Education after Wittgenstein: A Causal-Cultural Theory of Reference and Meaning and its Implications for Education
Citation:SPIERS, DUNCAN ALEXANDER, Education after Wittgenstein: A Causal-Cultural Theory of Reference and Meaning and its Implications for Education, Trinity College Dublin.School of Education, 2020
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Educational theory frequently does not appear to have satisfactory cognitive and linguistic foundations. It is frequently reliant on empirical or ethnographic findings but without a connection to the underlying cognitive and linguistic faculties. This thesis sets out to remedy this defect. In doing so a causal theory of perception, knowledge, reference and meaning is developed. On analysis, it is found that knowledge is ultimately based on the recognition of objects in the natural world. Descriptions of objects such as allow criteria for identification and re-identification allow objects to be singled out or grouped into sets dependent upon their perceptual characteristics. The foundations of logic and mathematics are grounded in object identification and grouping. Regularities in object characteristics and behaviour allow for the generation of concepts and hypotheses. The methods are analytic logic, deductive-nomological and inductive-statistical. Our knowledge develops incrementally from simples to complexes. In parallel with this our forms of speech develop incrementally from simples to complexes. Similarly, methods and the conditions of satisfaction which are necessary in order to raise an description from being an opinion to being an assertion of fact. In the field of social knowledge, it is found that there are five forms of speech act. These necessarily involve power relations. Collective meaning is negotiated in dialogues. Speech acts are the basis of the construction and analysis of social institutions and organisation. The form of speech necessary for description of social organisation is the narrative. The methods are interpretative or hermeneutical. There are conditions of satisfaction required for explanations of social phenomena. The conditions of satisfaction devolve ultimately upon evolutionary selection. The sum of social knowledge, organisation, forms of life and social products are termed 'culture'. A causal-cultural theory of reference and meaning is developed and stated. The theory has implications for learning and teaching. This is particularly so for the staged delivery of teaching materials. Insight and creativity are important for understanding and problem solving. Affect and emotions enhance memory acquisition. Power relations are necessarily involved in discourses. Various means of enhancing learning and teaching are proposed.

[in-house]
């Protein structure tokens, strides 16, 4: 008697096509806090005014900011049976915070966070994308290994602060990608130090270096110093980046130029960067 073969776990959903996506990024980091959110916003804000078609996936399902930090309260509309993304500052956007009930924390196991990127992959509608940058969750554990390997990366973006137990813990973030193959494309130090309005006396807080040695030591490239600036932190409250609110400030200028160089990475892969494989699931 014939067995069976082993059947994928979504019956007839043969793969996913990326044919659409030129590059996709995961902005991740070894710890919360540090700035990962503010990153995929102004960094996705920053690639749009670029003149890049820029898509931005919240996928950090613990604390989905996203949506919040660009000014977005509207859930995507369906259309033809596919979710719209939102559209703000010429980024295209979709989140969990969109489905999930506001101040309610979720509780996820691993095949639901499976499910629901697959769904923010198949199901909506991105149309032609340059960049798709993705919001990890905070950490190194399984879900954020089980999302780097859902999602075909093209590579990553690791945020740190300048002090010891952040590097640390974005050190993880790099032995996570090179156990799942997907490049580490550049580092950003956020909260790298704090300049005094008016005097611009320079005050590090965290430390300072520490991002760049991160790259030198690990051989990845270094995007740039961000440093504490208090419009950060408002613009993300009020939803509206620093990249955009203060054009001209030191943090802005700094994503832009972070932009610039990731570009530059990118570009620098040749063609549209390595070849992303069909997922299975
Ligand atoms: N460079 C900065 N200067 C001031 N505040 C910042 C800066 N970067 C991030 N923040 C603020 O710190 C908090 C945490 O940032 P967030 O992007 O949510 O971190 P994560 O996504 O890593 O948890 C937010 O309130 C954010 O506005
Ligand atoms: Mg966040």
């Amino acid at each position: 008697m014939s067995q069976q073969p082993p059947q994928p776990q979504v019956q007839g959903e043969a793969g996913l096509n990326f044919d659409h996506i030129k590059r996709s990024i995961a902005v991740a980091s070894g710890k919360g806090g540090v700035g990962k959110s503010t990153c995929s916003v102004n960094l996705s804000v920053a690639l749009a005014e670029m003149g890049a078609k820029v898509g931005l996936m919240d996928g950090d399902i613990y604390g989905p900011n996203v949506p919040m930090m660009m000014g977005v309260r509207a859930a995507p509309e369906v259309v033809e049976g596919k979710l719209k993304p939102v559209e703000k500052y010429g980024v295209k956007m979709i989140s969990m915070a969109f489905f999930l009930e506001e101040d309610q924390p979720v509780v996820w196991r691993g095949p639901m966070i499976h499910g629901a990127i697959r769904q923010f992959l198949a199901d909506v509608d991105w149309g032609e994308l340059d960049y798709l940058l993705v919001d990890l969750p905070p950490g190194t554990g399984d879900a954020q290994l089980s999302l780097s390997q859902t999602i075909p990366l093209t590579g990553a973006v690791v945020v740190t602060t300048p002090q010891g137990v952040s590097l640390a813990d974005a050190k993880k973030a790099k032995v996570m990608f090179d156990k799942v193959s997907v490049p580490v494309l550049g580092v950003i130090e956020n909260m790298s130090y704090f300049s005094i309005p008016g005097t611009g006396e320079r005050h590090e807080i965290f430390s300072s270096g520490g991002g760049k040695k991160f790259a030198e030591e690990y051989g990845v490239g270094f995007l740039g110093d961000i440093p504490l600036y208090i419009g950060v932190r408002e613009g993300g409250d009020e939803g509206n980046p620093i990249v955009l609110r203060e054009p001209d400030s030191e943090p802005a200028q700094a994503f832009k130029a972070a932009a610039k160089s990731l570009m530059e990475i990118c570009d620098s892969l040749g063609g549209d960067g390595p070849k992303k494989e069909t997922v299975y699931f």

Author: SPIERS, DUNCAN ALEXANDER
Publisher:Trinity College Dublin. School of Education. Discipline of Education
Type of material:Thesis
Availability:Full text available